Here’s my politically incorrect thought of the day: Are critics of Meg Whitman’s employment of an undocumented immigrant as her housekeeper of nine years trading in ethnic stereotypes?
Before you scream, stay with me for a couple minutes and consider the following mental exercise.
Whitman, her critics say, should have known that she was employing an undocumented immigrant. There’s even talk (which Whitman foolishly encouraged) that she should take a lie detector test about whether she had suspicions.
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But why should she have known? Diaz Santillan was hired through an agency. She submitted paperwork that showed her to be in the country legally. Much has been made of a Social Security administration letter about a paperwork discrepancy that appears to have reached Whitman and her husband. But the letter made no judgment about Diaz Santillan’s legal status, and didn’t seem to make an impression on Whitman.
It’s perfectly reasonable to believe that Whitman and her husband, who did far more to check out their housekeeper than most Californians do with domestic workers, didn’t know their housekeeper was undocumented. So why have her critics been able to make such hay and suggest she should have known?
I hate to be the one to say it, but here goes: The unspoken suggestion underlying criticism of Whitman is that she should have had doubts about her housekeeper because she was Mexican.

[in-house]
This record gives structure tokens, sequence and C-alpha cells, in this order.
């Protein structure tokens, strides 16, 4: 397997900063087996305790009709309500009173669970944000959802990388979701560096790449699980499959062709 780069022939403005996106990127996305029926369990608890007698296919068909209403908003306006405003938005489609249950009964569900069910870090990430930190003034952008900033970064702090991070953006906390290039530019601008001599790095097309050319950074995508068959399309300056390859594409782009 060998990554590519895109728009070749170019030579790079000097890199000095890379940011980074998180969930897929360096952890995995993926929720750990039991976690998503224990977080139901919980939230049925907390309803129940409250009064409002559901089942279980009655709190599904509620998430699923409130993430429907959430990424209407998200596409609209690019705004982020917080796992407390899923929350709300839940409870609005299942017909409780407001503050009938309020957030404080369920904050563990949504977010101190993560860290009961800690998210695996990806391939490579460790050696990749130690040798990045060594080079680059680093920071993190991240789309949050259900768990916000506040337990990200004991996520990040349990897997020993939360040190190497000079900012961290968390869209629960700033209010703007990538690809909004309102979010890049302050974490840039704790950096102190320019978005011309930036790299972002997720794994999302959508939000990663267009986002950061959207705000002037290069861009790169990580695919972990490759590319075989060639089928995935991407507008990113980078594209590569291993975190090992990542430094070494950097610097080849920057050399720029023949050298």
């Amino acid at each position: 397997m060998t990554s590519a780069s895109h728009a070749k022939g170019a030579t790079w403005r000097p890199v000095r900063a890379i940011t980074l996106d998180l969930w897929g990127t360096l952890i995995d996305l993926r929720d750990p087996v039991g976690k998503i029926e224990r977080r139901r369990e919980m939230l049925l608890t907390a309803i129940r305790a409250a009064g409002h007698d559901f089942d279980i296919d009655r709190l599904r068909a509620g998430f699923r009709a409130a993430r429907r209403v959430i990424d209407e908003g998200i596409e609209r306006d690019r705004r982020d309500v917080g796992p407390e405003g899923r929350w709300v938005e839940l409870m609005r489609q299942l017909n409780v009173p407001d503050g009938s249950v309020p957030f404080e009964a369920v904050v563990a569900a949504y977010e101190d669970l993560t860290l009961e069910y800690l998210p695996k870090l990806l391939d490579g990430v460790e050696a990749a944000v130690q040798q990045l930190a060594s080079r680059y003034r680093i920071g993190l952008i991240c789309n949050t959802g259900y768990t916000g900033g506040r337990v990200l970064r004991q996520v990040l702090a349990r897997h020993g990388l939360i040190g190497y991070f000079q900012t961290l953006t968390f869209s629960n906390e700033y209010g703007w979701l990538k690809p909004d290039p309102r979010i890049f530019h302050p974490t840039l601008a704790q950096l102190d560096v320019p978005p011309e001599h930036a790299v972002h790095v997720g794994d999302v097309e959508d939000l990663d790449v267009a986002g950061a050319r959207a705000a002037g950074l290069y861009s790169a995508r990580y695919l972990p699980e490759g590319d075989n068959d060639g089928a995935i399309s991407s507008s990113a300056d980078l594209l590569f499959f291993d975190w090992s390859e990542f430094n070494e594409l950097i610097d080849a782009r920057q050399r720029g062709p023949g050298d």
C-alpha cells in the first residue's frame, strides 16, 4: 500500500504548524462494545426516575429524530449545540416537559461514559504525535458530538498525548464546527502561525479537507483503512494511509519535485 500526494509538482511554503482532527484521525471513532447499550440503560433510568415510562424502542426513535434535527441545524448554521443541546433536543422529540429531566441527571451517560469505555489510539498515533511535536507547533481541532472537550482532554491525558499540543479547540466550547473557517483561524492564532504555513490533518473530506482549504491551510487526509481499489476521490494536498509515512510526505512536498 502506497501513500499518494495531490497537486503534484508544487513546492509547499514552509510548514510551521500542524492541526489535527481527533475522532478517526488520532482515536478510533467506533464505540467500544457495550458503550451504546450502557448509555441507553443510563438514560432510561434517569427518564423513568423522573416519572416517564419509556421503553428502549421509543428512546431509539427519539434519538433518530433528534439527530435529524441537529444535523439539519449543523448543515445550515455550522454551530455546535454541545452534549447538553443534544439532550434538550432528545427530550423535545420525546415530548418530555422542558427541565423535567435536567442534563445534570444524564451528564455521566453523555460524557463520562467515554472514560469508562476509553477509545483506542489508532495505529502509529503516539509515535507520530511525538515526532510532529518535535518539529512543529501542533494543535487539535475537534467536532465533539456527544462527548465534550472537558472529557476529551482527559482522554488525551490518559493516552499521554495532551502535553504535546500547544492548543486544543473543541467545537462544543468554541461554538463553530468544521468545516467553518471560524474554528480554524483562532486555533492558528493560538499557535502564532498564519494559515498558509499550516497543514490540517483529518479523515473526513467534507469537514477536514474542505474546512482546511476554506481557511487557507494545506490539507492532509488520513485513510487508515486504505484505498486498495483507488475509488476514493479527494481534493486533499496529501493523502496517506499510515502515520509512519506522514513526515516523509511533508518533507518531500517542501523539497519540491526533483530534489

Does that seem outrageous? Well, think about this question. What if Nicky Diaz Santillan wasn’t brown-skinned? What if she wasn’t Mexican at all? Heck, what if she was an immigrant with phony papers (as Diaz Santillan was) but looked like Elin Nordegren, the blue-eye, blonde Swedish nanny who became Mrs. Tiger Woods?
I would submit that Whitman simply wouldn’t be in the pickle she is in – or at least she would be in a very different pickle – if she had hired an undocumented Swede and former underwear model. (Now, there’s a story that TV would have loved even more than this one!)
Would Whitman’s critics be so quick to suggest she must have known? Or would there be more understanding if Whitman were fooled by someone who didn’t fit the stereotype of the undocumented immigrant?
It says here: At some level, Whitman’s critics – particularly those on the right (who want her locked up for employing an illegal) but also some on the left -- are suggesting she should have harbored – and acted upon – suspicions that would have been based on ethnicity and national origin.
And they’re appealing to a prevailing bias that there’s something not quite acceptable -- not quite American -- about Mexicans.
OK, now that I’ve detonated this stink bomb in the middle of this messy controversy, debate amongst yourselves.